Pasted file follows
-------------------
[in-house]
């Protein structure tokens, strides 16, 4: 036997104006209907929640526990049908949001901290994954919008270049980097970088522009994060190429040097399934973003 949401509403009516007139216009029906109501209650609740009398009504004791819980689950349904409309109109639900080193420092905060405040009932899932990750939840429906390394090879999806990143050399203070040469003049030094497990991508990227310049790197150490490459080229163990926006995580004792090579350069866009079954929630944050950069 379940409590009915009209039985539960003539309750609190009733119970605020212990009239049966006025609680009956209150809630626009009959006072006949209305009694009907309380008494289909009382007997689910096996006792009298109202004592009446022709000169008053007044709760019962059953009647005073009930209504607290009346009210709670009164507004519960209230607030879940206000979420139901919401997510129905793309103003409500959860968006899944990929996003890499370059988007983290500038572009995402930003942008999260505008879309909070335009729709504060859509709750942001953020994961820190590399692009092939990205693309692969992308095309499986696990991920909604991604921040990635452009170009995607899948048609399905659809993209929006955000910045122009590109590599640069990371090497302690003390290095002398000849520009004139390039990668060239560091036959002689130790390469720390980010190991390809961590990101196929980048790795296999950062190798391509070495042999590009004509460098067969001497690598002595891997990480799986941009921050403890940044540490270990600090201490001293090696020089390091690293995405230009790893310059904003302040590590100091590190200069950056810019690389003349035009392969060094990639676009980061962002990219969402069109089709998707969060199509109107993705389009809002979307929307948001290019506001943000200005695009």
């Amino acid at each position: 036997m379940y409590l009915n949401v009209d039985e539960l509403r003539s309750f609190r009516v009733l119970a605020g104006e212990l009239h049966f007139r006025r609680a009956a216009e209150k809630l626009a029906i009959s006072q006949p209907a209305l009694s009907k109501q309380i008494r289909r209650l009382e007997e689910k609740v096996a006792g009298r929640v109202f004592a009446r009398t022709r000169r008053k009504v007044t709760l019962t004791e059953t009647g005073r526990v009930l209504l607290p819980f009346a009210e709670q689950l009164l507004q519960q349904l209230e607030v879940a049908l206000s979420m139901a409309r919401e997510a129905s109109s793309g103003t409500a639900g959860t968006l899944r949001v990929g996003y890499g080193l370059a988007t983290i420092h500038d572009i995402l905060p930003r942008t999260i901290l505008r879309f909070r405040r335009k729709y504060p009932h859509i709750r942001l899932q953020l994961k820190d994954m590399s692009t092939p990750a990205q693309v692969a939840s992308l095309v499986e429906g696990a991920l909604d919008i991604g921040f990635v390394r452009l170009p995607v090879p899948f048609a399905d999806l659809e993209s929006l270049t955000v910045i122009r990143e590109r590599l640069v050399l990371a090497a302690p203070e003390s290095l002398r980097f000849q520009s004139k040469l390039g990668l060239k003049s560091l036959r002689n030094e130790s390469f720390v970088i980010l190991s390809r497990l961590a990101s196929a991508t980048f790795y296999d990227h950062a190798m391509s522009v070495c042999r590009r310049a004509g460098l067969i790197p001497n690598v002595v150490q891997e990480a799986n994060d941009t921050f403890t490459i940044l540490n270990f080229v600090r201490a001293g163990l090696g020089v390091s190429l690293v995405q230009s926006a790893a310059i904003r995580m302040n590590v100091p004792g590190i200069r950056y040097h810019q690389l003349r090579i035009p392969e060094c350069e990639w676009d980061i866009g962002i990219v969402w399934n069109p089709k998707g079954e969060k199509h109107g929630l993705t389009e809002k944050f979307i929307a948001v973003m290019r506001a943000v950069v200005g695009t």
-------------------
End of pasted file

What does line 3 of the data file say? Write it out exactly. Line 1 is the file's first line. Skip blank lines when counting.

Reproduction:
């Amino acid at each position: 036997m379940y409590l009915n949401v009209d039985e539960l509403r003539s309750f609190r009516v009733l119970a605020g104006e212990l009239h049966f007139r006025r609680a009956a216009e209150k809630l626009a029906i009959s006072q006949p209907a209305l009694s009907k109501q309380i008494r289909r209650l009382e007997e689910k609740v096996a006792g009298r929640v109202f004592a009446r009398t022709r000169r008053k009504v007044t709760l019962t004791e059953t009647g005073r526990v009930l209504l607290p819980f009346a009210e709670q689950l009164l507004q519960q349904l209230e607030v879940a049908l206000s979420m139901a409309r919401e997510a129905s109109s793309g103003t409500a639900g959860t968006l899944r949001v990929g996003y890499g080193l370059a988007t983290i420092h500038d572009i995402l905060p930003r942008t999260i901290l505008r879309f909070r405040r335009k729709y504060p009932h859509i709750r942001l899932q953020l994961k820190d994954m590399s692009t092939p990750a990205q693309v692969a939840s992308l095309v499986e429906g696990a991920l909604d919008i991604g921040f990635v390394r452009l170009p995607v090879p899948f048609a399905d999806l659809e993209s929006l270049t955000v910045i122009r990143e590109r590599l640069v050399l990371a090497a302690p203070e003390s290095l002398r980097f000849q520009s004139k040469l390039g990668l060239k003049s560091l036959r002689n030094e130790s390469f720390v970088i980010l190991s390809r497990l961590a990101s196929a991508t980048f790795y296999d990227h950062a190798m391509s522009v070495c042999r590009r310049a004509g460098l067969i790197p001497n690598v002595v150490q891997e990480a799986n994060d941009t921050f403890t490459i940044l540490n270990f080229v600090r201490a001293g163990l090696g020089v390091s190429l690293v995405q230009s926006a790893a310059i904003r995580m302040n590590v100091p004792g590190i200069r950056y040097h810019q690389l003349r090579i035009p392969e060094c350069e990639w676009d980061i866009g962002i990219v969402w399934n069109p089709k998707g079954e969060k199509h109107g929630l993705t389009e809002k944050f979307i929307a948001v973003m290019r506001a943000v950069v200005g695009t």